Continuous bioaerosol monitoring using UV excitation fluorescence: Outdoor test results*


  • *

    This article is a US Government work and, as such, is in the public domain in the United States of America.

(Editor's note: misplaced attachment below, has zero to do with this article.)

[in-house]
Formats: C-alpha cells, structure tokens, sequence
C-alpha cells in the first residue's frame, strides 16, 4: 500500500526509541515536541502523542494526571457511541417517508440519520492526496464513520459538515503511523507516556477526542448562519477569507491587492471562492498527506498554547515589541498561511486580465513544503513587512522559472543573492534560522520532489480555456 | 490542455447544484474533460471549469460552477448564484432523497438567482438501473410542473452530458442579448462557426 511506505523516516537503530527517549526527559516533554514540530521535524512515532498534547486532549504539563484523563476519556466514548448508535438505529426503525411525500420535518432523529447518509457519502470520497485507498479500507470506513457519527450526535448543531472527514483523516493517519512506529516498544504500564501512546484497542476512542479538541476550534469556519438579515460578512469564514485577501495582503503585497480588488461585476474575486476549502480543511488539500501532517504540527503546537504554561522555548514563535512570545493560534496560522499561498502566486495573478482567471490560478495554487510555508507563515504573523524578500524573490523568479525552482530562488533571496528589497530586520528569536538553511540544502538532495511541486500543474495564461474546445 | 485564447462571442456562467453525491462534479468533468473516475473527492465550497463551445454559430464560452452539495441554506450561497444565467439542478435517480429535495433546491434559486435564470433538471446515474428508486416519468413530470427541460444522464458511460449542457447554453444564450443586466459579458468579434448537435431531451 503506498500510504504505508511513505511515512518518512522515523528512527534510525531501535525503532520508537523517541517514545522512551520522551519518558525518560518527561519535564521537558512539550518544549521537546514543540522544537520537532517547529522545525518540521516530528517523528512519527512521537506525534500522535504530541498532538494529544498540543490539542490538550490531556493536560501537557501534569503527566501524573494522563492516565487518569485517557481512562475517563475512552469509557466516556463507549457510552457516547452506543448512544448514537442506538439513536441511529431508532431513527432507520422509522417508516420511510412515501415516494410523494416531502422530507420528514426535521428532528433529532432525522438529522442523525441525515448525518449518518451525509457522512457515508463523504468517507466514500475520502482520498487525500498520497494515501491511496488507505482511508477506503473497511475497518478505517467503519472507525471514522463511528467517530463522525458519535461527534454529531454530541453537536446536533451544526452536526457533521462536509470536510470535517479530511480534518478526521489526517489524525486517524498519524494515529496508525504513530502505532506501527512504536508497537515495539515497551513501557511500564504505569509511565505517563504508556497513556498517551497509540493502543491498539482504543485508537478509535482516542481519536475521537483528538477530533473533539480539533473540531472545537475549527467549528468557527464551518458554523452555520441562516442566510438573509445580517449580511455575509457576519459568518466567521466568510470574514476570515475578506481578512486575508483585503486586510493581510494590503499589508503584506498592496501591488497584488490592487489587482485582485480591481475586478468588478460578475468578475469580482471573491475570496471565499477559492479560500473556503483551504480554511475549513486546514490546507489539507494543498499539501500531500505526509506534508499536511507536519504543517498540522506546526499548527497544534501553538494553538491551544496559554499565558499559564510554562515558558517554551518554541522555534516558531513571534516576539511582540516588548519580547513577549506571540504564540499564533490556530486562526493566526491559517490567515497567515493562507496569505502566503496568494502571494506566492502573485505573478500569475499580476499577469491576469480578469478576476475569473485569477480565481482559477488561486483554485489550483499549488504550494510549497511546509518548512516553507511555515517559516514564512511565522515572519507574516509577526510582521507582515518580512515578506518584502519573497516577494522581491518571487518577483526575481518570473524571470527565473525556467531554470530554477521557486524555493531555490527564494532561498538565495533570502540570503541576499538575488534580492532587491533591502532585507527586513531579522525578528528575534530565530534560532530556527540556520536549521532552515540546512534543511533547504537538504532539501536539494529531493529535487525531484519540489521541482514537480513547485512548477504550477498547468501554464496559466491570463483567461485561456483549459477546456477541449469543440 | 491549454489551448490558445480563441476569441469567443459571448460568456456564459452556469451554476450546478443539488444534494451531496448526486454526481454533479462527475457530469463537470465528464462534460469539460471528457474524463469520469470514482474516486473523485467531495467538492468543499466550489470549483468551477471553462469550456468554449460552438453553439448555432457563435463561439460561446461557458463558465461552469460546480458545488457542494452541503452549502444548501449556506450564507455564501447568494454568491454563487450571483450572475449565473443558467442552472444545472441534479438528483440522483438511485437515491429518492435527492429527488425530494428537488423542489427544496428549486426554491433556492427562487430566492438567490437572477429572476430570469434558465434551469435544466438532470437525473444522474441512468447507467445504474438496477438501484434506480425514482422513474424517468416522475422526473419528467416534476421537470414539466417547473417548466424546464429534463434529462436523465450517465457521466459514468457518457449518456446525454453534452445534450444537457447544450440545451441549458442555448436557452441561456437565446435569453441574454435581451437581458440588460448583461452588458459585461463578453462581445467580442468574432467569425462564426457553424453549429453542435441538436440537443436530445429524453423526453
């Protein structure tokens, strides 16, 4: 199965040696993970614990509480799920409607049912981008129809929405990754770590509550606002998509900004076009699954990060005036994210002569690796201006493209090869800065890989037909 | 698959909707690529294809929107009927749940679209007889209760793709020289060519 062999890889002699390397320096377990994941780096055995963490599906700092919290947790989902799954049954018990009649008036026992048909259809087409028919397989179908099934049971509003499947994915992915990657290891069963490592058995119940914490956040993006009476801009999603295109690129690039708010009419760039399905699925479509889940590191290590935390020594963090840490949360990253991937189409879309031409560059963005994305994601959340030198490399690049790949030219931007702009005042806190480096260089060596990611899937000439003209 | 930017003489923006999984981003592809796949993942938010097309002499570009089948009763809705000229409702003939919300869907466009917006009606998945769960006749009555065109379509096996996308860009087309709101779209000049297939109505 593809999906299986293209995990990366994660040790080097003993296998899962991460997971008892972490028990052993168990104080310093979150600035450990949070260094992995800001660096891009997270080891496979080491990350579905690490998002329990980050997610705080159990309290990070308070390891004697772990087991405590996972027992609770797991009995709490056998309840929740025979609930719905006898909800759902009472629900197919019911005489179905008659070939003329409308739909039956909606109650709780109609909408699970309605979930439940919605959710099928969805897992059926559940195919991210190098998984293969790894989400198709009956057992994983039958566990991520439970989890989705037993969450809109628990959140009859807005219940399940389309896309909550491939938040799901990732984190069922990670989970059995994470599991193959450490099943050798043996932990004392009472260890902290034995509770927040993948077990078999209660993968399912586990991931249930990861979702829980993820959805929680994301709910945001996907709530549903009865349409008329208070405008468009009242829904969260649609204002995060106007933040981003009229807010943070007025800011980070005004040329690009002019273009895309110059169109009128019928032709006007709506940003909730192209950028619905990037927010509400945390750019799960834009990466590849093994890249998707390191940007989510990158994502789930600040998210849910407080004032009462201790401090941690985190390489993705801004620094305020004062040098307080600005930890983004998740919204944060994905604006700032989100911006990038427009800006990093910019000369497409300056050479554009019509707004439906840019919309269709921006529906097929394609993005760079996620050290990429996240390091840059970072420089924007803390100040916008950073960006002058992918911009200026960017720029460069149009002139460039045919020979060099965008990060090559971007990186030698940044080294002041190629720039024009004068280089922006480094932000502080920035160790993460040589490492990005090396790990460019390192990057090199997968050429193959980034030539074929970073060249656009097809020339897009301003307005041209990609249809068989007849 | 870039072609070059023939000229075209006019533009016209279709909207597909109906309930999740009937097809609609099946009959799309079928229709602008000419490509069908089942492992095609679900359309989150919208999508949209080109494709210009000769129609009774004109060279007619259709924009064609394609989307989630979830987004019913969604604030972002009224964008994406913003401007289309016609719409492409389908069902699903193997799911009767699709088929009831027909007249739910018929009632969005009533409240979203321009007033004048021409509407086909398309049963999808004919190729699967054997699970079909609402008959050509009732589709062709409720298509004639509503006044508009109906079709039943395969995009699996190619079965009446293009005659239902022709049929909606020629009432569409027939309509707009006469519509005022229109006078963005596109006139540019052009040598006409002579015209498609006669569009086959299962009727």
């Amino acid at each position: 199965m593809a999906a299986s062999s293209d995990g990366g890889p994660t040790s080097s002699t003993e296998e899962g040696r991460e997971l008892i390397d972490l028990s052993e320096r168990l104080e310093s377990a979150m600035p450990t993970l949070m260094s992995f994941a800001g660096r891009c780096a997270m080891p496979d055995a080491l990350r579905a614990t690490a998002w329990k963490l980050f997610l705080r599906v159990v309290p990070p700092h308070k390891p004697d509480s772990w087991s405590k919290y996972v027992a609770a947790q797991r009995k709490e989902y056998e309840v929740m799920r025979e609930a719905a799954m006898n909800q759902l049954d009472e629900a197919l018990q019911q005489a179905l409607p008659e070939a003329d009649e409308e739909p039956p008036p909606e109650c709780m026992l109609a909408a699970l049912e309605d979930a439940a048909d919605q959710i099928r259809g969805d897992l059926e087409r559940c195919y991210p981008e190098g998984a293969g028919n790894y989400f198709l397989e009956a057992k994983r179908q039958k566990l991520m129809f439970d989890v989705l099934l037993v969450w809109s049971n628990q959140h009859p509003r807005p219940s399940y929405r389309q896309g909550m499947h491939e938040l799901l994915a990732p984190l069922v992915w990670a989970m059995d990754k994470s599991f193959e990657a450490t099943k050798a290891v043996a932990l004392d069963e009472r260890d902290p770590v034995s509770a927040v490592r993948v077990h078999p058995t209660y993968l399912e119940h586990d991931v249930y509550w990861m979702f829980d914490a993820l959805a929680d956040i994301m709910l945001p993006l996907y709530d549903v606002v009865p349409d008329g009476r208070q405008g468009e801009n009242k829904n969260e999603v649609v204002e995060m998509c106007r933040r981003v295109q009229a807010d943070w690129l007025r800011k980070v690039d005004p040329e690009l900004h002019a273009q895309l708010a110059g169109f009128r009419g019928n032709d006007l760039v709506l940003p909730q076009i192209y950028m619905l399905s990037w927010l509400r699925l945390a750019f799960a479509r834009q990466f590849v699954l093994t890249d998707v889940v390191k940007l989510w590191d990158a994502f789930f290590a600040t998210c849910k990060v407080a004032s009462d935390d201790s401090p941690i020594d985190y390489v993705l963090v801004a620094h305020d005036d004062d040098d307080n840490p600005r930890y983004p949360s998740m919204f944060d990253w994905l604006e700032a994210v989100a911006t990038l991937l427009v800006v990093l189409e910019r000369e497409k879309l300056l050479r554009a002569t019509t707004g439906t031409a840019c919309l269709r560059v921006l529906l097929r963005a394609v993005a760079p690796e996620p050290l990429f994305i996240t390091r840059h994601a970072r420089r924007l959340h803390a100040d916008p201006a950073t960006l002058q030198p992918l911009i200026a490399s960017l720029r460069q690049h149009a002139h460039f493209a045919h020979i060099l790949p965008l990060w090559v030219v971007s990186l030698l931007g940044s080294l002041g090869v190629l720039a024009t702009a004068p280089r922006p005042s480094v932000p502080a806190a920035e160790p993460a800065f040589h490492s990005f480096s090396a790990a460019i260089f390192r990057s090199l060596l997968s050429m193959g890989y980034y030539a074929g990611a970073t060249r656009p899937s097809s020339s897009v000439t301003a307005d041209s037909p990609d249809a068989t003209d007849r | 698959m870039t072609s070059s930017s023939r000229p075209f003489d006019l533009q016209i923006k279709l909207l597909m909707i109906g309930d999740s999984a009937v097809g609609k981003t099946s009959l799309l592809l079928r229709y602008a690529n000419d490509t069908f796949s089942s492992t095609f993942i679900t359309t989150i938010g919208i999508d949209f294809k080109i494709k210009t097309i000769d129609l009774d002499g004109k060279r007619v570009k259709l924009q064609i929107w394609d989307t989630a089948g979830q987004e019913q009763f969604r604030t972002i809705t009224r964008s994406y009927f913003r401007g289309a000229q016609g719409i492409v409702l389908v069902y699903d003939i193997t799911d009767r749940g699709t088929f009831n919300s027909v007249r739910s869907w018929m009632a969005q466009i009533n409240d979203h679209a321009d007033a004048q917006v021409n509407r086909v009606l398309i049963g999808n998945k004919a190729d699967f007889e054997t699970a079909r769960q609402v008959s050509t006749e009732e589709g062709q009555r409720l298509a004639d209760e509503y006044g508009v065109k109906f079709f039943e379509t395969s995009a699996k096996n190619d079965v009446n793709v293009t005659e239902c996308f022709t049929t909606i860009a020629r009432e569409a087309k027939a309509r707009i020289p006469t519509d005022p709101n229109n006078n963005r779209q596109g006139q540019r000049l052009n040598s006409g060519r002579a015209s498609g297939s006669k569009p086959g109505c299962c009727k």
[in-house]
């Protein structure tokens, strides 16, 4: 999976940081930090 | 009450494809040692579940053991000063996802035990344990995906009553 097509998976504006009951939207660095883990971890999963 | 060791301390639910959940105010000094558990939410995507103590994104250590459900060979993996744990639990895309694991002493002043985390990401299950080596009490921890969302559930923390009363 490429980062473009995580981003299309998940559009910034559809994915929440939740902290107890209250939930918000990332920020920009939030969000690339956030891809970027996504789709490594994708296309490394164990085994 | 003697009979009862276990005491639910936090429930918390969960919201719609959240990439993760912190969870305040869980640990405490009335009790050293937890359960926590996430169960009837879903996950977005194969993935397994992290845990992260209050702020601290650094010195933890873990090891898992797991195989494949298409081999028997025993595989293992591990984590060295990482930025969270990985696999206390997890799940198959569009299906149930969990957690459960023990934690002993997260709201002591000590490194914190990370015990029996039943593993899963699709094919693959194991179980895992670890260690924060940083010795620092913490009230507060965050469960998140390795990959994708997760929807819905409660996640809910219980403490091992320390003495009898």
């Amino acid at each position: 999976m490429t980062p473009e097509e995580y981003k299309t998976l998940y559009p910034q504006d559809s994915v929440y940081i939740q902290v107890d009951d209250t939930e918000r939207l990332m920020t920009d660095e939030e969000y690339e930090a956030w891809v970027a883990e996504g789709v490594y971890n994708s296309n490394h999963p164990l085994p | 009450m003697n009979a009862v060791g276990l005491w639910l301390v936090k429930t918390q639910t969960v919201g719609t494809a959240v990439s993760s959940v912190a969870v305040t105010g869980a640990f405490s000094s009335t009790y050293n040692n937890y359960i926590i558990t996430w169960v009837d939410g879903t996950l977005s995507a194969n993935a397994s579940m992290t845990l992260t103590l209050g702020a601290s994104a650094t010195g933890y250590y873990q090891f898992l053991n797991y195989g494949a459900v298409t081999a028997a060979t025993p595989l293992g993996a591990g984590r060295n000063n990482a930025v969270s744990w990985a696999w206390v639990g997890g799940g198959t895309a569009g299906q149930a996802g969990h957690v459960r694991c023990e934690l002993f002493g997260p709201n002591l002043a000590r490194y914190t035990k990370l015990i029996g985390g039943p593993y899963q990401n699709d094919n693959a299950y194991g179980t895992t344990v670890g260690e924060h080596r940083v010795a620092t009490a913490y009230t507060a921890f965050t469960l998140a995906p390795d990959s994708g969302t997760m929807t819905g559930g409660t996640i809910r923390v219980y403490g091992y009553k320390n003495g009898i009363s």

This report describes procedures and results of recent outdoor tests in evaluating a prototype single particle fluorescence analyzer (SPFA), an instrument that is being developed to simultaneously monitor ambient concentrations of both biological and nonbiological aerosols using optical techniques. Recent modifications to the SPFA are also noted and discussed. During recent outdoor tests, aerosols were generated containing four different types of biological material: ova albumin, MS-2 phage, Erwinia herbicola vegetative cells and Bacillus subtilis spores. Analysis of the SPFA results indicates that a probability of detection of at least 87% was achieved for target aerosol concentrations as low as a few (1–5) particles/liter. Moreover, comparison with different reference instruments indicate that the SPFA can achieve absolute quantitative detection efficiencies for individual biological aerosols of at least 70% (assuming appropriate alignment and threshold settings are made). During some of the outdoor tests different nonbiological aerosols were also released that generally did not generate any significant fluorescent signals. Although official test scores have not yet been distributed, we provide here the SPFA results for each of the aerosol releases made during the test. Analysis of the relative fluorescent intensities in the visible and UV spectral bands suggests that these data can be used in the future to provide an indication of the type of biological aerosol being released as well. © 2001 John Wiley & Sons, Inc. Field Analyt Chem Technol 5: 205–212, 2001